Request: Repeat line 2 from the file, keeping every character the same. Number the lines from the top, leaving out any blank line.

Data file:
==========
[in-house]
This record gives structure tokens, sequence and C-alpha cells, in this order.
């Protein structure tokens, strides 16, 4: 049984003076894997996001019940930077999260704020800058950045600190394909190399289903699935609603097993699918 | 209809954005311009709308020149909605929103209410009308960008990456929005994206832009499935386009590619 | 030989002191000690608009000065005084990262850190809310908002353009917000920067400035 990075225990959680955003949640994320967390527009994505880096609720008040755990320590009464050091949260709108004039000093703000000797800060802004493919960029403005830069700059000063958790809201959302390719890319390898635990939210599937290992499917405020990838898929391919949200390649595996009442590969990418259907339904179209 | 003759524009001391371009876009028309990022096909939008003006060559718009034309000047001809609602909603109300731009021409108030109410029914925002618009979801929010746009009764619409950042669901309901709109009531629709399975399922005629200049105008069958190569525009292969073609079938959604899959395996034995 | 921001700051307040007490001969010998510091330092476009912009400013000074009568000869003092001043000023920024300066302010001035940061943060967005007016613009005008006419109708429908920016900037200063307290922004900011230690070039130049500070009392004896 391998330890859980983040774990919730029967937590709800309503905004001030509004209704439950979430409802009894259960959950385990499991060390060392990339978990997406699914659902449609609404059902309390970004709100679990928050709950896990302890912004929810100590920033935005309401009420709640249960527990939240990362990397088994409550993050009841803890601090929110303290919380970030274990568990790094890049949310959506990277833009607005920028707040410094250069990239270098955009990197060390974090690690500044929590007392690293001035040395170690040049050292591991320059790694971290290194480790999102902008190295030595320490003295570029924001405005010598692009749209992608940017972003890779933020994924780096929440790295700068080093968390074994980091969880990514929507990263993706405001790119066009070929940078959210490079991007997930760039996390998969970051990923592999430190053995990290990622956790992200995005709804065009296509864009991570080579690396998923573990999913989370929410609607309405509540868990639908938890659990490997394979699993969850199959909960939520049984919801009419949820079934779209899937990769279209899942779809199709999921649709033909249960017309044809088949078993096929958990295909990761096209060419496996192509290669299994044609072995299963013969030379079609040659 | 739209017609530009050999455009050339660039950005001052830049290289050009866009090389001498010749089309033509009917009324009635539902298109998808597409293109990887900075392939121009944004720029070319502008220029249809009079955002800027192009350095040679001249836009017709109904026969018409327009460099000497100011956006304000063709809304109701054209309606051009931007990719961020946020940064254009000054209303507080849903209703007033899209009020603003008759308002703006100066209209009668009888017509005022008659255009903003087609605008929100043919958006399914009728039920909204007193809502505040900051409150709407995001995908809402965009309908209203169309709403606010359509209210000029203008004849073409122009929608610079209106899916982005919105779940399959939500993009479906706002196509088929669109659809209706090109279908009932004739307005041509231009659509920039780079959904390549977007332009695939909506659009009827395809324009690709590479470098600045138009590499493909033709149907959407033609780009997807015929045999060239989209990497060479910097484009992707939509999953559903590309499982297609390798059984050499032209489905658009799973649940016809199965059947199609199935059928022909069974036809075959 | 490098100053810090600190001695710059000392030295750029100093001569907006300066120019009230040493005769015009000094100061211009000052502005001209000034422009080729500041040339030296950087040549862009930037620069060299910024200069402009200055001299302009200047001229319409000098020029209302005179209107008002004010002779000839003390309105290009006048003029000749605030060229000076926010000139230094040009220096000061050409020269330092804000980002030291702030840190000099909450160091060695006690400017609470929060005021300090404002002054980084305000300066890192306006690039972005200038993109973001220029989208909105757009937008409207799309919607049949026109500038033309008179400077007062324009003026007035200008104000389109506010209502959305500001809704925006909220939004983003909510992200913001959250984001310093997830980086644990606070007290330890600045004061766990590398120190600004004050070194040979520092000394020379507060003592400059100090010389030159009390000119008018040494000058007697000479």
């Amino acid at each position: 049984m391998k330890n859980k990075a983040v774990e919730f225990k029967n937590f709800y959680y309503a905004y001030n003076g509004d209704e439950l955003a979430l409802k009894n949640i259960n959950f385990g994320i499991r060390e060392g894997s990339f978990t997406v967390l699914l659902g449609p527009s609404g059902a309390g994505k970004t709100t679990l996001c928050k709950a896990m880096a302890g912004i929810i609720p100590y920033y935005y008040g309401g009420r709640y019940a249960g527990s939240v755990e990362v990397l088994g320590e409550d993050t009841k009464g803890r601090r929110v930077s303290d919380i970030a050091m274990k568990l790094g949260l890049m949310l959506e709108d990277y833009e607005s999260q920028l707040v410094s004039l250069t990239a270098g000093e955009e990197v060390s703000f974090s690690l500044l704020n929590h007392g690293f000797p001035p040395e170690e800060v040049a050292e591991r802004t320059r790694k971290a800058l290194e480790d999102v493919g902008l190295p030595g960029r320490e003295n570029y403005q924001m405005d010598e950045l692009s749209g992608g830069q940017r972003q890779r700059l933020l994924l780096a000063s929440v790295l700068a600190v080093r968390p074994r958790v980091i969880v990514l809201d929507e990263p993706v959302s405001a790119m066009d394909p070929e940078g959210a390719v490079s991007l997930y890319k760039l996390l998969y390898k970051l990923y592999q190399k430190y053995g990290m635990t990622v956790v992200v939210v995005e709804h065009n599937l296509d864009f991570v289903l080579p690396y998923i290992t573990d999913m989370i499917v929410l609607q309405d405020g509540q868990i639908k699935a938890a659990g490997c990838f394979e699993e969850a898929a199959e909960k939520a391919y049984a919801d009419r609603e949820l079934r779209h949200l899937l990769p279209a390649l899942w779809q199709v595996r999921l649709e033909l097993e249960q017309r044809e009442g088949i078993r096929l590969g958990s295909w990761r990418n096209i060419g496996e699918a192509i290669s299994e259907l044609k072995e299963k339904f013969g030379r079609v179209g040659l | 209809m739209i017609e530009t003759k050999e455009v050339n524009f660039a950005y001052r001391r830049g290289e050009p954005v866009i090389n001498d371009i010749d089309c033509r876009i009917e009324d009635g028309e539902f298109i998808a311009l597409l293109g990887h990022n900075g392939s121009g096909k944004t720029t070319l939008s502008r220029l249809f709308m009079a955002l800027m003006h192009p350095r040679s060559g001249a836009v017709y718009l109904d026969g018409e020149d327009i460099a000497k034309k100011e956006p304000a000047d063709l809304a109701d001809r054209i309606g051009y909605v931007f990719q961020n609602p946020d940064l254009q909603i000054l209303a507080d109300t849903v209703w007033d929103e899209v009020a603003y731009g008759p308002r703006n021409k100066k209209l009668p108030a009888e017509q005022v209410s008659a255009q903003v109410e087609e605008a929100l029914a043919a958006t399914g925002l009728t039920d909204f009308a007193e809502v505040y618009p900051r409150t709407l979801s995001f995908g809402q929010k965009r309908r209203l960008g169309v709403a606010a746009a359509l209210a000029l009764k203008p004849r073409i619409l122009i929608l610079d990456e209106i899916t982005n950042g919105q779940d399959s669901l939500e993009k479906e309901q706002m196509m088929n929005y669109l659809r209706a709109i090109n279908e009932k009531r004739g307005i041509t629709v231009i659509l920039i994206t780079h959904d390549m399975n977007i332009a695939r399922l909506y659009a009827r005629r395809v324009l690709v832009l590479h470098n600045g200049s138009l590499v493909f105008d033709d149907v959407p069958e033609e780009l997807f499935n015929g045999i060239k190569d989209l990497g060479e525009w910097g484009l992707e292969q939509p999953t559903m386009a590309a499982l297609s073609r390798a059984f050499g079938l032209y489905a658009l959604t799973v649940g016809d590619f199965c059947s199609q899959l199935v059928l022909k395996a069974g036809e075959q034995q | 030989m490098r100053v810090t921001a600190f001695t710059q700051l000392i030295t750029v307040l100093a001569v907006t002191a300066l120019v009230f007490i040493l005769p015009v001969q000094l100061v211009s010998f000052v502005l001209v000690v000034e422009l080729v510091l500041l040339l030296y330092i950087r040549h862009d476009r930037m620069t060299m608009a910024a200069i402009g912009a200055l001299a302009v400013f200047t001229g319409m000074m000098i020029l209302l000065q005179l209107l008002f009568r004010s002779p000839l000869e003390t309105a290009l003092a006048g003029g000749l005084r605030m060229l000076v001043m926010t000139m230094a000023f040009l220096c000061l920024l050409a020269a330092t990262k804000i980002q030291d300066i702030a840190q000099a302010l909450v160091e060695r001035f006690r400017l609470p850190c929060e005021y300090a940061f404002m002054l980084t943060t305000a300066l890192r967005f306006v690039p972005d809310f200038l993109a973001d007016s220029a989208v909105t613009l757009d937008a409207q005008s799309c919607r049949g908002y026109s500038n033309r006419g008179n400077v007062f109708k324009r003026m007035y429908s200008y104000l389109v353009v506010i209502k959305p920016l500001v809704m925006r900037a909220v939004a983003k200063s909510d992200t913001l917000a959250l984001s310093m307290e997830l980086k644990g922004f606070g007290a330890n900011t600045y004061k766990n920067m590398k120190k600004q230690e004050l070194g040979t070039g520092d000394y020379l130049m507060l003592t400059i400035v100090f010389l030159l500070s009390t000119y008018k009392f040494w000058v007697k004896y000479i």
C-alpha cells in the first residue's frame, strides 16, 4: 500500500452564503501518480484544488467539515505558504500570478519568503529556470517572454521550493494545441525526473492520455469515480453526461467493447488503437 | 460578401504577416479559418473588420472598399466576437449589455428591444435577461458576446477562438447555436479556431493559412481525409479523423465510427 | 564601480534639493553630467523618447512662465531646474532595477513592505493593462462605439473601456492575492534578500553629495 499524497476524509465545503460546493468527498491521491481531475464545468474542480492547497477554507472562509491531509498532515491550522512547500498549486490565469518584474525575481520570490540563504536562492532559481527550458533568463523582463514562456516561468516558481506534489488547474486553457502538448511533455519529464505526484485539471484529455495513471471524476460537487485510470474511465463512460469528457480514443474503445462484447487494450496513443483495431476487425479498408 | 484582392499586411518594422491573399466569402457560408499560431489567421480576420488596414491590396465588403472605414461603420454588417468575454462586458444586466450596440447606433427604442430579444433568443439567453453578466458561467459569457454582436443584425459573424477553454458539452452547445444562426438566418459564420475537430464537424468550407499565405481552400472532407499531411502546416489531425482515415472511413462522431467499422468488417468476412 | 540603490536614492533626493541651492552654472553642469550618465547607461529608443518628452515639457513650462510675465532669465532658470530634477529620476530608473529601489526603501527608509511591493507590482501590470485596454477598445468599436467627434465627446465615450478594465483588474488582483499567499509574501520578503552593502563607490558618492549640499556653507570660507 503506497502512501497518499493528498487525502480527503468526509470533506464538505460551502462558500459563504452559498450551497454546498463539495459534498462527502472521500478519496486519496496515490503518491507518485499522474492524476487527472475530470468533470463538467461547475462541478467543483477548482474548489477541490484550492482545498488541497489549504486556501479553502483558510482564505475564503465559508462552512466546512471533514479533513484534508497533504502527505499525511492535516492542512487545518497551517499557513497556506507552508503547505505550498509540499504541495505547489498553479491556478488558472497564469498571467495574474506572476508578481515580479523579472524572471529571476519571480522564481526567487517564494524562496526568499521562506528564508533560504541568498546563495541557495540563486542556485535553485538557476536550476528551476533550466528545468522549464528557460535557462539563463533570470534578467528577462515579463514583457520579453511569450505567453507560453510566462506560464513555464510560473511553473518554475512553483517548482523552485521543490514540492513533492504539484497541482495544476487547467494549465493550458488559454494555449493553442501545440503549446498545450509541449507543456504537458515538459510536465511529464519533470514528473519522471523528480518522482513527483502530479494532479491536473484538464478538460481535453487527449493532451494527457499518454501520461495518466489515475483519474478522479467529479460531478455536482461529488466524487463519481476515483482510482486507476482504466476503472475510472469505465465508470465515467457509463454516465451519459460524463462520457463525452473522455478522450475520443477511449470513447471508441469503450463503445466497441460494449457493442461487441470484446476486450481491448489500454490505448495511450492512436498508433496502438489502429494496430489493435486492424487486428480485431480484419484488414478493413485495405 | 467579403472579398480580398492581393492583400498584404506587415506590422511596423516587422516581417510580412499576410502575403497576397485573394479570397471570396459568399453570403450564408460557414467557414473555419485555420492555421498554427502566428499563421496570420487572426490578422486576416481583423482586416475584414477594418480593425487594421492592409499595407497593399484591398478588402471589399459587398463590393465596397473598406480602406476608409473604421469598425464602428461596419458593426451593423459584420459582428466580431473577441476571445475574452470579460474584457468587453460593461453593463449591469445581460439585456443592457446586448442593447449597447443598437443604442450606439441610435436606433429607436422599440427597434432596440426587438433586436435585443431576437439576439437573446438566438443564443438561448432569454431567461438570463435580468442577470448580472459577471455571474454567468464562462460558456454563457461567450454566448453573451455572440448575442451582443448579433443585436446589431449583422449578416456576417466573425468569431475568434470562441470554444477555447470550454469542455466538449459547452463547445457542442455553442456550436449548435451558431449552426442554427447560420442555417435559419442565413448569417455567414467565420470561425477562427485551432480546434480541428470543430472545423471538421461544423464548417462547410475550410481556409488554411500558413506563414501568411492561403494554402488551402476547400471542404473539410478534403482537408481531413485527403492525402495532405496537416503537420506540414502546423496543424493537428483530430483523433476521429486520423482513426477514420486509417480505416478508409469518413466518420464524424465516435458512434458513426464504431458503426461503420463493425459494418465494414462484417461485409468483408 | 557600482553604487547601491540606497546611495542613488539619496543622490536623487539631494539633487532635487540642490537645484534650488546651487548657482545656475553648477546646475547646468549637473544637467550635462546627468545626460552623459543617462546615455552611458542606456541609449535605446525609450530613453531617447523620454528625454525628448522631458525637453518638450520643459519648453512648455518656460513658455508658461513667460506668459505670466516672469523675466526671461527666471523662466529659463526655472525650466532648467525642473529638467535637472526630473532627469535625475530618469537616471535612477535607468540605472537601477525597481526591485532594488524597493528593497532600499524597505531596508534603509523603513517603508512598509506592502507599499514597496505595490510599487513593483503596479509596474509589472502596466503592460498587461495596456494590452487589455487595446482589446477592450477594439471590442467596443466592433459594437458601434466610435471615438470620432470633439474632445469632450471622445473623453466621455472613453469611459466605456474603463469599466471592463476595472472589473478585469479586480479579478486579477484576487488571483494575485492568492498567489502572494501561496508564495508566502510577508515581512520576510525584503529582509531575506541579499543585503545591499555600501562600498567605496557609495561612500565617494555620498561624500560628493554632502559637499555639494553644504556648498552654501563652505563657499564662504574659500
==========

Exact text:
This record gives structure tokens, sequence and C-alpha cells, in this order.